Natalie Cole is Still Going
By Natalie Cole
They say God never gives you more than you can handle. Well, God and I have a bit of an ongoing argument about this one because four months into my chemotherapy I was struck with some more devastating news.
By September, Still Unforgettable was completed and ready to be released, and in spite of what was going on in my life, the end result was absolutely beautiful, if I do say so myself. However, while in New York doing some press interviews, I found myself having difficulty breathing. If you saw me on The View or the Today show, you would have noticed how labored my breathing was when I spoke. I called my doctor in LA, and he suggested I prop myself up on a lot of pillows while sleeping. It didn’t help at all.
The morning before I was to return to LA, my dear friend Denise Rich called to check on me. She was horrified when she heard me. She called her doctor, who, very uncharacteristically, came to my hotel room. He took me to his office and after a chest X-ray said I needed to go to the hospital—like, now.
He told me I was at the highest level of kidney failure; both organs were functioning at less than 10 percent. That was an unbelievable and terrifying moment for me.
I was admitted into the ICU at Lenox Hill Hospital and was on dialysis within five days. Let me just say the doctors and nurses there are excellent. They saved my life, and I’m forever grateful to them—especially my kidney doctor, a lovely young woman named Dr. Tara Timmerman. I was advised to stop the chemo, which I did, and my liver greatly improved.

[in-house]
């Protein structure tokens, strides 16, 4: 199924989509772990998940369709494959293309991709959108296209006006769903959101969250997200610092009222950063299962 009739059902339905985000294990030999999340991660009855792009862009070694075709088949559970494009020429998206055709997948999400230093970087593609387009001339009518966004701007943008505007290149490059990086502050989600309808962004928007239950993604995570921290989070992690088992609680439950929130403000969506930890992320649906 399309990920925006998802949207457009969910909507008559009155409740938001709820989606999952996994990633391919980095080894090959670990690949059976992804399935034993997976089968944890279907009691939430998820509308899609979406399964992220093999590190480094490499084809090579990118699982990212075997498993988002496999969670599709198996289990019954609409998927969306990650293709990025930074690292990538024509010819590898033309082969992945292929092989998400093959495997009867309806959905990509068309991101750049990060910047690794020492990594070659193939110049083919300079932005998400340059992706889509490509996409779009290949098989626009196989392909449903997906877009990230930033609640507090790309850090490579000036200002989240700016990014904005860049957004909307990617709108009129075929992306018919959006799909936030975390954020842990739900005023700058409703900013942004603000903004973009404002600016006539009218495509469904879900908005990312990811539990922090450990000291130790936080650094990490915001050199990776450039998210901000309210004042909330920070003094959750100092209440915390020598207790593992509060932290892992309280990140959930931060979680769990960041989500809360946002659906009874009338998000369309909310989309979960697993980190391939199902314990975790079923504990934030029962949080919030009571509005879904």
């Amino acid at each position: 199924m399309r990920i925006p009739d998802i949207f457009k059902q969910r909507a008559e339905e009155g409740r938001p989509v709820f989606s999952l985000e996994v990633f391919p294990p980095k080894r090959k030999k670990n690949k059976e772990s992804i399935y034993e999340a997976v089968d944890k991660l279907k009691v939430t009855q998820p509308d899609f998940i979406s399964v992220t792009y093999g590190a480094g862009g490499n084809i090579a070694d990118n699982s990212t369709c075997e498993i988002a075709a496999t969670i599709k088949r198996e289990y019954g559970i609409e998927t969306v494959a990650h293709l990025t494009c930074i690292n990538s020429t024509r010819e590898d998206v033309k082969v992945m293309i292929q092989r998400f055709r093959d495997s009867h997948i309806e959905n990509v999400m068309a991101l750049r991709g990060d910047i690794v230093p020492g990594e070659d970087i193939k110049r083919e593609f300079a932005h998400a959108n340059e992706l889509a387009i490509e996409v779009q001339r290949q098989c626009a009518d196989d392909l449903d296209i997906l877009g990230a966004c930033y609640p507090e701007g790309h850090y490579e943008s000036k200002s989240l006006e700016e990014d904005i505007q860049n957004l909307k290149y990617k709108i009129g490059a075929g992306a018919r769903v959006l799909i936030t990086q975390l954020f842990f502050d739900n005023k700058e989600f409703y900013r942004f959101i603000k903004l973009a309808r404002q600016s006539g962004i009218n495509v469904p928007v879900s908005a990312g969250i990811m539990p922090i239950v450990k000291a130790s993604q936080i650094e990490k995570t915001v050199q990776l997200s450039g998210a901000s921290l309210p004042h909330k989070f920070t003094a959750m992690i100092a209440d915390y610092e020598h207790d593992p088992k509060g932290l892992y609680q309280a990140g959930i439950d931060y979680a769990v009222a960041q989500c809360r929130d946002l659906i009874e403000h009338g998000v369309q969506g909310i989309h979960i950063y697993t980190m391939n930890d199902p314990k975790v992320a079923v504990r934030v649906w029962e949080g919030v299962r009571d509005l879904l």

For the time being, my routine is three hours a day, three days a week hooked up to a funnylooking apparatus called a dialysis machine, which keeps me alive. There are no days when I’m able to say, “I just don’t feel like going today.” And despite the treatments, I’m maintaining my performance schedule and can now describe and compare dialysis facilities from Dallas to Milan to Istanbul.
Of course, I’m hoping for a kidney transplant but, at the moment, where it’s coming from, heaven only knows. And yet I don’t believe God has brought me this far to leave me. I’ve learned it takes a few things to get through the trials and tribulations of this life: unwavering faith, good friends, a divine sense of humor, and perseverance—but not necessarily in that order.
I tell myself it could be worse; life is not for sissies. And I always try to remember the old saying that when life gives you lemons, you just learn how to make some really great lemonade!
Onward and upward
photograph by Matthew Rolston (PORTRAIT)
LAC celebrates the women of its May/June 2013 issue at Palihouse in West Hollywood.